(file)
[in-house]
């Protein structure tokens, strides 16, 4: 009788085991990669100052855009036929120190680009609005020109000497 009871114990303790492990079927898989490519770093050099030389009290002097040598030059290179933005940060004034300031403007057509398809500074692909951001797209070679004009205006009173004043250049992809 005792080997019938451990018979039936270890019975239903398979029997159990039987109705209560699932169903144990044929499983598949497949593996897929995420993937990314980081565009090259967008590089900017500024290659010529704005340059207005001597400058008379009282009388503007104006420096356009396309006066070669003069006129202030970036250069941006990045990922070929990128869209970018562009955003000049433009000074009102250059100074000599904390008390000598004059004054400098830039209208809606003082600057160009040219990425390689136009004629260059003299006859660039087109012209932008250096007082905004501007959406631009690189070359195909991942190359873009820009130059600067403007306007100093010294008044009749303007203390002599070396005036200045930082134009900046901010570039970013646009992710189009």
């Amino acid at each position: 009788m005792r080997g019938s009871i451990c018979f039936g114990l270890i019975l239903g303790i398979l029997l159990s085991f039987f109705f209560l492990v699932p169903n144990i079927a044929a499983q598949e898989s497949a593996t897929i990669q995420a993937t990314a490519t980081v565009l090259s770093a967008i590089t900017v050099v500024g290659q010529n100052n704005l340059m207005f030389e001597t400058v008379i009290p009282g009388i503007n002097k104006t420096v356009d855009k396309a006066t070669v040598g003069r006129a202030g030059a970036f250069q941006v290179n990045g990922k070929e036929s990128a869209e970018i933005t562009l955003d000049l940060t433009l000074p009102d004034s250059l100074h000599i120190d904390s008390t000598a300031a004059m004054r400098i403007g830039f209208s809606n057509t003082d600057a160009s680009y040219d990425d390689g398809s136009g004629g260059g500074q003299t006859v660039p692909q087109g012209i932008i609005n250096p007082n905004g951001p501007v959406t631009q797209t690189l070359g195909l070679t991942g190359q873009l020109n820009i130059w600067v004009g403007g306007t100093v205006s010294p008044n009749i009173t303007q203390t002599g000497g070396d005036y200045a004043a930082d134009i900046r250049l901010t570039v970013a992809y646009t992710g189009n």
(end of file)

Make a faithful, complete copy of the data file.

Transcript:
[in-house]
């Protein structure tokens, strides 16, 4: 009788085991990669100052855009036929120190680009609005020109000497 009871114990303790492990079927898989490519770093050099030389009290002097040598030059290179933005940060004034300031403007057509398809500074692909951001797209070679004009205006009173004043250049992809 005792080997019938451990018979039936270890019975239903398979029997159990039987109705209560699932169903144990044929499983598949497949593996897929995420993937990314980081565009090259967008590089900017500024290659010529704005340059207005001597400058008379009282009388503007104006420096356009396309006066070669003069006129202030970036250069941006990045990922070929990128869209970018562009955003000049433009000074009102250059100074000599904390008390000598004059004054400098830039209208809606003082600057160009040219990425390689136009004629260059003299006859660039087109012209932008250096007082905004501007959406631009690189070359195909991942190359873009820009130059600067403007306007100093010294008044009749303007203390002599070396005036200045930082134009900046901010570039970013646009992710189009």
């Amino acid at each position: 009788m005792r080997g019938s009871i451990c018979f039936g114990l270890i019975l239903g303790i398979l029997l159990s085991f039987f109705f209560l492990v699932p169903n144990i079927a044929a499983q598949e898989s497949a593996t897929i990669q995420a993937t990314a490519t980081v565009l090259s770093a967008i590089t900017v050099v500024g290659q010529n100052n704005l340059m207005f030389e001597t400058v008379i009290p009282g009388i503007n002097k104006t420096v356009d855009k396309a006066t070669v040598g003069r006129a202030g030059a970036f250069q941006v290179n990045g990922k070929e036929s990128a869209e970018i933005t562009l955003d000049l940060t433009l000074p009102d004034s250059l100074h000599i120190d904390s008390t000598a300031a004059m004054r400098i403007g830039f209208s809606n057509t003082d600057a160009s680009y040219d990425d390689g398809s136009g004629g260059g500074q003299t006859v660039p692909q087109g012209i932008i609005n250096p007082n905004g951001p501007v959406t631009q797209t690189l070359g195909l070679t991942g190359q873009l020109n820009i130059w600067v004009g403007g306007t100093v205006s010294p008044n009749i009173t303007q203390t002599g000497g070396d005036y200045a004043a930082d134009i900046r250049l901010t570039v970013a992809y646009t992710g189009n």